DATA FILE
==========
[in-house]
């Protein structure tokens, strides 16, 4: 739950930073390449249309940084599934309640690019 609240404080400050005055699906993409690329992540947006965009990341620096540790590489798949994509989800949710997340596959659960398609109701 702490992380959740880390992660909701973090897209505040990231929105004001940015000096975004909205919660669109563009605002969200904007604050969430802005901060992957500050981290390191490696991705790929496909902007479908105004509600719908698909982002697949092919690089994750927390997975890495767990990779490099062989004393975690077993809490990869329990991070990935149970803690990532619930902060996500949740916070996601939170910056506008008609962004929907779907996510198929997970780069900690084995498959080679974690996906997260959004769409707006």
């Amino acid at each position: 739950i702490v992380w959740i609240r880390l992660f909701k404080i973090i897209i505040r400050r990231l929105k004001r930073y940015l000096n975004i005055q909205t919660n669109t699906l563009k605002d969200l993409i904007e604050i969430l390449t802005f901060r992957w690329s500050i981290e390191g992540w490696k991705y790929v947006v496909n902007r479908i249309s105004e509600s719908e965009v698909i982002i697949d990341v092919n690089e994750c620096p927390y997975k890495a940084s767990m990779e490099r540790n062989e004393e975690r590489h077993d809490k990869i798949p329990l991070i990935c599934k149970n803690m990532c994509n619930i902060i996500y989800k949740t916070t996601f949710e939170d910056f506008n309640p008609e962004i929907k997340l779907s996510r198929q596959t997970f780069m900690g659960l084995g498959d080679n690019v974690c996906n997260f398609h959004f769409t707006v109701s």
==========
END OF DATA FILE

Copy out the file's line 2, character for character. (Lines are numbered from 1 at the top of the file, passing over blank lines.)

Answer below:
């Protein structure tokens, strides 16, 4: 739950930073390449249309940084599934309640690019 609240404080400050005055699906993409690329992540947006965009990341620096540790590489798949994509989800949710997340596959659960398609109701 702490992380959740880390992660909701973090897209505040990231929105004001940015000096975004909205919660669109563009605002969200904007604050969430802005901060992957500050981290390191490696991705790929496909902007479908105004509600719908698909982002697949092919690089994750927390997975890495767990990779490099062989004393975690077993809490990869329990991070990935149970803690990532619930902060996500949740916070996601939170910056506008008609962004929907779907996510198929997970780069900690084995498959080679974690996906997260959004769409707006």